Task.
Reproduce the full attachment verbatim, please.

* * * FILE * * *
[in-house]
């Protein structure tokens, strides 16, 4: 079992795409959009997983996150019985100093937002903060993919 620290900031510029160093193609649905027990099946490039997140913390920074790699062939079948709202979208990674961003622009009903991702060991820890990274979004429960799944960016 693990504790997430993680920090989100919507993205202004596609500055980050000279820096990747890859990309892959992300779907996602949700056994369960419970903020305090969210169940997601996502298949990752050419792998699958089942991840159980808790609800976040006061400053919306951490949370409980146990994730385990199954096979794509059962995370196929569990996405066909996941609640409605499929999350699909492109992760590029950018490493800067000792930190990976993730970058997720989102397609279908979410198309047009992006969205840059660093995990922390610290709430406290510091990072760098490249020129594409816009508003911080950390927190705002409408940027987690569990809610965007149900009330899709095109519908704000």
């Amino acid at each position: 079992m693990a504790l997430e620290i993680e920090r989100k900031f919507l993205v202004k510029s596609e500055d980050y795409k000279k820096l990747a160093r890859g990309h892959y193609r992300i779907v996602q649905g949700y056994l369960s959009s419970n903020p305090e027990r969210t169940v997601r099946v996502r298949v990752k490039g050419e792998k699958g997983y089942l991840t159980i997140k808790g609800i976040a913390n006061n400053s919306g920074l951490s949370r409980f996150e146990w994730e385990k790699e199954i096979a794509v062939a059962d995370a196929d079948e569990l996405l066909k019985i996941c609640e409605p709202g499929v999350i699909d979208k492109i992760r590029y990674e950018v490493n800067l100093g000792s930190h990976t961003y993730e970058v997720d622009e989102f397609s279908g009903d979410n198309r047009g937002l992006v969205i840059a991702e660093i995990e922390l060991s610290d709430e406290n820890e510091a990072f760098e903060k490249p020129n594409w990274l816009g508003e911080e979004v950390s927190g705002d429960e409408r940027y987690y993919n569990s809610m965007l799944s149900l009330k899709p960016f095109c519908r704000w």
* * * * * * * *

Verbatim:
[in-house]
């Protein structure tokens, strides 16, 4: 079992795409959009997983996150019985100093937002903060993919 620290900031510029160093193609649905027990099946490039997140913390920074790699062939079948709202979208990674961003622009009903991702060991820890990274979004429960799944960016 693990504790997430993680920090989100919507993205202004596609500055980050000279820096990747890859990309892959992300779907996602949700056994369960419970903020305090969210169940997601996502298949990752050419792998699958089942991840159980808790609800976040006061400053919306951490949370409980146990994730385990199954096979794509059962995370196929569990996405066909996941609640409605499929999350699909492109992760590029950018490493800067000792930190990976993730970058997720989102397609279908979410198309047009992006969205840059660093995990922390610290709430406290510091990072760098490249020129594409816009508003911080950390927190705002409408940027987690569990809610965007149900009330899709095109519908704000």
């Amino acid at each position: 079992m693990a504790l997430e620290i993680e920090r989100k900031f919507l993205v202004k510029s596609e500055d980050y795409k000279k820096l990747a160093r890859g990309h892959y193609r992300i779907v996602q649905g949700y056994l369960s959009s419970n903020p305090e027990r969210t169940v997601r099946v996502r298949v990752k490039g050419e792998k699958g997983y089942l991840t159980i997140k808790g609800i976040a913390n006061n400053s919306g920074l951490s949370r409980f996150e146990w994730e385990k790699e199954i096979a794509v062939a059962d995370a196929d079948e569990l996405l066909k019985i996941c609640e409605p709202g499929v999350i699909d979208k492109i992760r590029y990674e950018v490493n800067l100093g000792s930190h990976t961003y993730e970058v997720d622009e989102f397609s279908g009903d979410n198309r047009g937002l992006v969205i840059a991702e660093i995990e922390l060991s610290d709430e406290n820890e510091a990072f760098e903060k490249p020129n594409w990274l816009g508003e911080e979004v950390s927190g705002d429960e409408r940027y987690y993919n569990s809610m965007l799944s149900l009330k899709p960016f095109c519908r704000w």